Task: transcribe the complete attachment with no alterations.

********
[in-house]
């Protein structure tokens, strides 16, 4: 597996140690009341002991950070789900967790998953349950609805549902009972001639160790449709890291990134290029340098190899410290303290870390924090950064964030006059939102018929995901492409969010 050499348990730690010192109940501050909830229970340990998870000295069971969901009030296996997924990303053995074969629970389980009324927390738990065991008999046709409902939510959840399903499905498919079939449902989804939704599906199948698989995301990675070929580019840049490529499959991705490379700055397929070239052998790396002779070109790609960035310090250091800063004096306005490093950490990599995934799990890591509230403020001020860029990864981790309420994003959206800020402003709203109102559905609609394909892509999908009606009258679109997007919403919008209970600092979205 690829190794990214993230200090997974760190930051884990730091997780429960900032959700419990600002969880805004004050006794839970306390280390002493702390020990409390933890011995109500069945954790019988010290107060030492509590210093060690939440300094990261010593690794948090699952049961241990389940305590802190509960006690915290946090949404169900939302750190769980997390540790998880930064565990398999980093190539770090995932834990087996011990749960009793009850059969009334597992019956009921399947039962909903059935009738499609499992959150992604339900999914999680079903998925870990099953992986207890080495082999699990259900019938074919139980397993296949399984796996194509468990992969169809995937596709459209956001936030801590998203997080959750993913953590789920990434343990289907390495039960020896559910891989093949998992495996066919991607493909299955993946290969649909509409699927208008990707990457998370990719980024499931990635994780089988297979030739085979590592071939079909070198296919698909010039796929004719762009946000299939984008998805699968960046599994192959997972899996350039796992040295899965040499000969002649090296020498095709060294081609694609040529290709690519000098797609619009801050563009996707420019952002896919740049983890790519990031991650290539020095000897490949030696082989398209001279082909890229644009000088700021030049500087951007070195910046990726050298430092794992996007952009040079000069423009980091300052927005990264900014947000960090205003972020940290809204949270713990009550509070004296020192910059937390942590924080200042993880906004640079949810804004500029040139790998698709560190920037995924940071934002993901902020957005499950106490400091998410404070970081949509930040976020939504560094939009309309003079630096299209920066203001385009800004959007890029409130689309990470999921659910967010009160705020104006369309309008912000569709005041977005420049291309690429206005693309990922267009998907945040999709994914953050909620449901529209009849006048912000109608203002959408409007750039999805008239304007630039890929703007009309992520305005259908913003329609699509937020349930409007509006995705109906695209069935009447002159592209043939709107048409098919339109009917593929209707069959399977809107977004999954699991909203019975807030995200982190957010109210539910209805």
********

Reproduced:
[in-house]
């Protein structure tokens, strides 16, 4: 597996140690009341002991950070789900967790998953349950609805549902009972001639160790449709890291990134290029340098190899410290303290870390924090950064964030006059939102018929995901492409969010 050499348990730690010192109940501050909830229970340990998870000295069971969901009030296996997924990303053995074969629970389980009324927390738990065991008999046709409902939510959840399903499905498919079939449902989804939704599906199948698989995301990675070929580019840049490529499959991705490379700055397929070239052998790396002779070109790609960035310090250091800063004096306005490093950490990599995934799990890591509230403020001020860029990864981790309420994003959206800020402003709203109102559905609609394909892509999908009606009258679109997007919403919008209970600092979205 690829190794990214993230200090997974760190930051884990730091997780429960900032959700419990600002969880805004004050006794839970306390280390002493702390020990409390933890011995109500069945954790019988010290107060030492509590210093060690939440300094990261010593690794948090699952049961241990389940305590802190509960006690915290946090949404169900939302750190769980997390540790998880930064565990398999980093190539770090995932834990087996011990749960009793009850059969009334597992019956009921399947039962909903059935009738499609499992959150992604339900999914999680079903998925870990099953992986207890080495082999699990259900019938074919139980397993296949399984796996194509468990992969169809995937596709459209956001936030801590998203997080959750993913953590789920990434343990289907390495039960020896559910891989093949998992495996066919991607493909299955993946290969649909509409699927208008990707990457998370990719980024499931990635994780089988297979030739085979590592071939079909070198296919698909010039796929004719762009946000299939984008998805699968960046599994192959997972899996350039796992040295899965040499000969002649090296020498095709060294081609694609040529290709690519000098797609619009801050563009996707420019952002896919740049983890790519990031991650290539020095000897490949030696082989398209001279082909890229644009000088700021030049500087951007070195910046990726050298430092794992996007952009040079000069423009980091300052927005990264900014947000960090205003972020940290809204949270713990009550509070004296020192910059937390942590924080200042993880906004640079949810804004500029040139790998698709560190920037995924940071934002993901902020957005499950106490400091998410404070970081949509930040976020939504560094939009309309003079630096299209920066203001385009800004959007890029409130689309990470999921659910967010009160705020104006369309309008912000569709005041977005420049291309690429206005693309990922267009998907945040999709994914953050909620449901529209009849006048912000109608203002959408409007750039999805008239304007630039890929703007009309992520305005259908913003329609699509937020349930409007509006995705109906695209069935009447002159592209043939709107048409098919339109009917593929209707069959399977809107977004999954699991909203019975807030995200982190957010109210539910209805």